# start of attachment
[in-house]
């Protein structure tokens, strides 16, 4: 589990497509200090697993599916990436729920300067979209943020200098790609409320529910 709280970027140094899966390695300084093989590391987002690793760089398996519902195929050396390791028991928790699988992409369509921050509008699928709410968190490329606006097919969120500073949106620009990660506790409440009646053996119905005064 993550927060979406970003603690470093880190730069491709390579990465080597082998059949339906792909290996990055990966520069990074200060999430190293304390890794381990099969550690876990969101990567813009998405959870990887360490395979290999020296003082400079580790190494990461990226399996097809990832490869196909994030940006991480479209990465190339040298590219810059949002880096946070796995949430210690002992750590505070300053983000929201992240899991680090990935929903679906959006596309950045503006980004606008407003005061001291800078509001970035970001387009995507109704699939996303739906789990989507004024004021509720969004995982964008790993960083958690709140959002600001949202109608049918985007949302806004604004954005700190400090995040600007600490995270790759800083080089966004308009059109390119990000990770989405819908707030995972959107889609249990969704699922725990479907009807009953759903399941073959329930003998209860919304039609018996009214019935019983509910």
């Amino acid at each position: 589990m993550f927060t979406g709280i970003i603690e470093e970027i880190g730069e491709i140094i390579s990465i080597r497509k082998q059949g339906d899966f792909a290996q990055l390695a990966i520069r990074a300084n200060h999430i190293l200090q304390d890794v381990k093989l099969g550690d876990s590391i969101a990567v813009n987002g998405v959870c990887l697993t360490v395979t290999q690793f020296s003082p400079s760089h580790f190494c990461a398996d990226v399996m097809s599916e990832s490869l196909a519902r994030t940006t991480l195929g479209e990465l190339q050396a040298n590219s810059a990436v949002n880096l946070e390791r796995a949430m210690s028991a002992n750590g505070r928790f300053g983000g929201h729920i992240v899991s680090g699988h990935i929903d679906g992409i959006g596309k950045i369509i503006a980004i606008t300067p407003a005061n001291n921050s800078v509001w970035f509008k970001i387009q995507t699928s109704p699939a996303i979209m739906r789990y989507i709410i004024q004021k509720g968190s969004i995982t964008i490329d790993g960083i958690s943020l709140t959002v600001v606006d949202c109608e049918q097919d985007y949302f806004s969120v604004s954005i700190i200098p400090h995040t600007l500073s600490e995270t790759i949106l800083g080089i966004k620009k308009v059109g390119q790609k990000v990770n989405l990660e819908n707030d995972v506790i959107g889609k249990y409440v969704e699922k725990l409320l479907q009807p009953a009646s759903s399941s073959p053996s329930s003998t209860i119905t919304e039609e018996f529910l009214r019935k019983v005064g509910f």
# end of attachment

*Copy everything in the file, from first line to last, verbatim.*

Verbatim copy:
[in-house]
């Protein structure tokens, strides 16, 4: 589990497509200090697993599916990436729920300067979209943020200098790609409320529910 709280970027140094899966390695300084093989590391987002690793760089398996519902195929050396390791028991928790699988992409369509921050509008699928709410968190490329606006097919969120500073949106620009990660506790409440009646053996119905005064 993550927060979406970003603690470093880190730069491709390579990465080597082998059949339906792909290996990055990966520069990074200060999430190293304390890794381990099969550690876990969101990567813009998405959870990887360490395979290999020296003082400079580790190494990461990226399996097809990832490869196909994030940006991480479209990465190339040298590219810059949002880096946070796995949430210690002992750590505070300053983000929201992240899991680090990935929903679906959006596309950045503006980004606008407003005061001291800078509001970035970001387009995507109704699939996303739906789990989507004024004021509720969004995982964008790993960083958690709140959002600001949202109608049918985007949302806004604004954005700190400090995040600007600490995270790759800083080089966004308009059109390119990000990770989405819908707030995972959107889609249990969704699922725990479907009807009953759903399941073959329930003998209860919304039609018996009214019935019983509910």
């Amino acid at each position: 589990m993550f927060t979406g709280i970003i603690e470093e970027i880190g730069e491709i140094i390579s990465i080597r497509k082998q059949g339906d899966f792909a290996q990055l390695a990966i520069r990074a300084n200060h999430i190293l200090q304390d890794v381990k093989l099969g550690d876990s590391i969101a990567v813009n987002g998405v959870c990887l697993t360490v395979t290999q690793f020296s003082p400079s760089h580790f190494c990461a398996d990226v399996m097809s599916e990832s490869l196909a519902r994030t940006t991480l195929g479209e990465l190339q050396a040298n590219s810059a990436v949002n880096l946070e390791r796995a949430m210690s028991a002992n750590g505070r928790f300053g983000g929201h729920i992240v899991s680090g699988h990935i929903d679906g992409i959006g596309k950045i369509i503006a980004i606008t300067p407003a005061n001291n921050s800078v509001w970035f509008k970001i387009q995507t699928s109704p699939a996303i979209m739906r789990y989507i709410i004024q004021k509720g968190s969004i995982t964008i490329d790993g960083i958690s943020l709140t959002v600001v606006d949202c109608e049918q097919d985007y949302f806004s969120v604004s954005i700190i200098p400090h995040t600007l500073s600490e995270t790759i949106l800083g080089i966004k620009k308009v059109g390119q790609k990000v990770n989405l990660e819908n707030d995972v506790i959107g889609k249990y409440v969704e699922k725990l409320l479907q009807p009953a009646s759903s399941s073959p053996s329930s003998t209860i119905t919304e039609e018996f529910l009214r019935k019983v005064g509910f």